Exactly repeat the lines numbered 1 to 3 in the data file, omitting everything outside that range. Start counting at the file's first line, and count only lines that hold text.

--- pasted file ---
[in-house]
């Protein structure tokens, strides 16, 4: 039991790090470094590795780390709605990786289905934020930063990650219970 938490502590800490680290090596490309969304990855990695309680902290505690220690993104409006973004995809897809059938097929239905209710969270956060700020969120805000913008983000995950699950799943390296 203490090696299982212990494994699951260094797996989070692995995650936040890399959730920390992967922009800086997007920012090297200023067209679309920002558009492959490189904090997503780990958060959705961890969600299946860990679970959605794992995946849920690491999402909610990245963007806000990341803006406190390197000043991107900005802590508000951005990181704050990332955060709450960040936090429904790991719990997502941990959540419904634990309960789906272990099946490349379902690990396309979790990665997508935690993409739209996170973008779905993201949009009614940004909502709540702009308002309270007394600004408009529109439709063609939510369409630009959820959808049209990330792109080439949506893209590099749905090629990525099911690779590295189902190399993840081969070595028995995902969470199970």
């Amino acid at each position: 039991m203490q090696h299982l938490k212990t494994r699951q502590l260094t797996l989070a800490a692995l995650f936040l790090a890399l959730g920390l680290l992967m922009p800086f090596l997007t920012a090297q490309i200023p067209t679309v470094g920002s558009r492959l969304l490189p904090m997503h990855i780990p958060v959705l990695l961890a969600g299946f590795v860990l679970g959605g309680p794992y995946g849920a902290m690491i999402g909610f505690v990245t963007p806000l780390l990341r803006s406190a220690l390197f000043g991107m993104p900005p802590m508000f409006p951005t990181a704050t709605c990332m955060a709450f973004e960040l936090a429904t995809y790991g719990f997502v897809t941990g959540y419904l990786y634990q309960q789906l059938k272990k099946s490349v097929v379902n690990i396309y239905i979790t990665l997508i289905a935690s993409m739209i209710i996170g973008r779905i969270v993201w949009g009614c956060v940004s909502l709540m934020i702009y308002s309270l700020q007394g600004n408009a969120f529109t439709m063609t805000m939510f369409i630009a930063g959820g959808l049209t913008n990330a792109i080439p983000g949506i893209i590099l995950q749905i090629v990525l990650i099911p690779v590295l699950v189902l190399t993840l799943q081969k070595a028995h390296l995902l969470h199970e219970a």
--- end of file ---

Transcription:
[in-house]
């Protein structure tokens, strides 16, 4: 039991790090470094590795780390709605990786289905934020930063990650219970 938490502590800490680290090596490309969304990855990695309680902290505690220690993104409006973004995809897809059938097929239905209710969270956060700020969120805000913008983000995950699950799943390296 203490090696299982212990494994699951260094797996989070692995995650936040890399959730920390992967922009800086997007920012090297200023067209679309920002558009492959490189904090997503780990958060959705961890969600299946860990679970959605794992995946849920690491999402909610990245963007806000990341803006406190390197000043991107900005802590508000951005990181704050990332955060709450960040936090429904790991719990997502941990959540419904634990309960789906272990099946490349379902690990396309979790990665997508935690993409739209996170973008779905993201949009009614940004909502709540702009308002309270007394600004408009529109439709063609939510369409630009959820959808049209990330792109080439949506893209590099749905090629990525099911690779590295189902190399993840081969070595028995995902969470199970």
């Amino acid at each position: 039991m203490q090696h299982l938490k212990t494994r699951q502590l260094t797996l989070a800490a692995l995650f936040l790090a890399l959730g920390l680290l992967m922009p800086f090596l997007t920012a090297q490309i200023p067209t679309v470094g920002s558009r492959l969304l490189p904090m997503h990855i780990p958060v959705l990695l961890a969600g299946f590795v860990l679970g959605g309680p794992y995946g849920a902290m690491i999402g909610f505690v990245t963007p806000l780390l990341r803006s406190a220690l390197f000043g991107m993104p900005p802590m508000f409006p951005t990181a704050t709605c990332m955060a709450f973004e960040l936090a429904t995809y790991g719990f997502v897809t941990g959540y419904l990786y634990q309960q789906l059938k272990k099946s490349v097929v379902n690990i396309y239905i979790t990665l997508i289905a935690s993409m739209i209710i996170g973008r779905i969270v993201w949009g009614c956060v940004s909502l709540m934020i702009y308002s309270l700020q007394g600004n408009a969120f529109t439709m063609t805000m939510f369409i630009a930063g959820g959808l049209t913008n990330a792109i080439p983000g949506i893209i590099l995950q749905i090629v990525l990650i099911p690779v590295l699950v189902l190399t993840l799943q081969k070595a028995h390296l995902l969470h199970e219970a």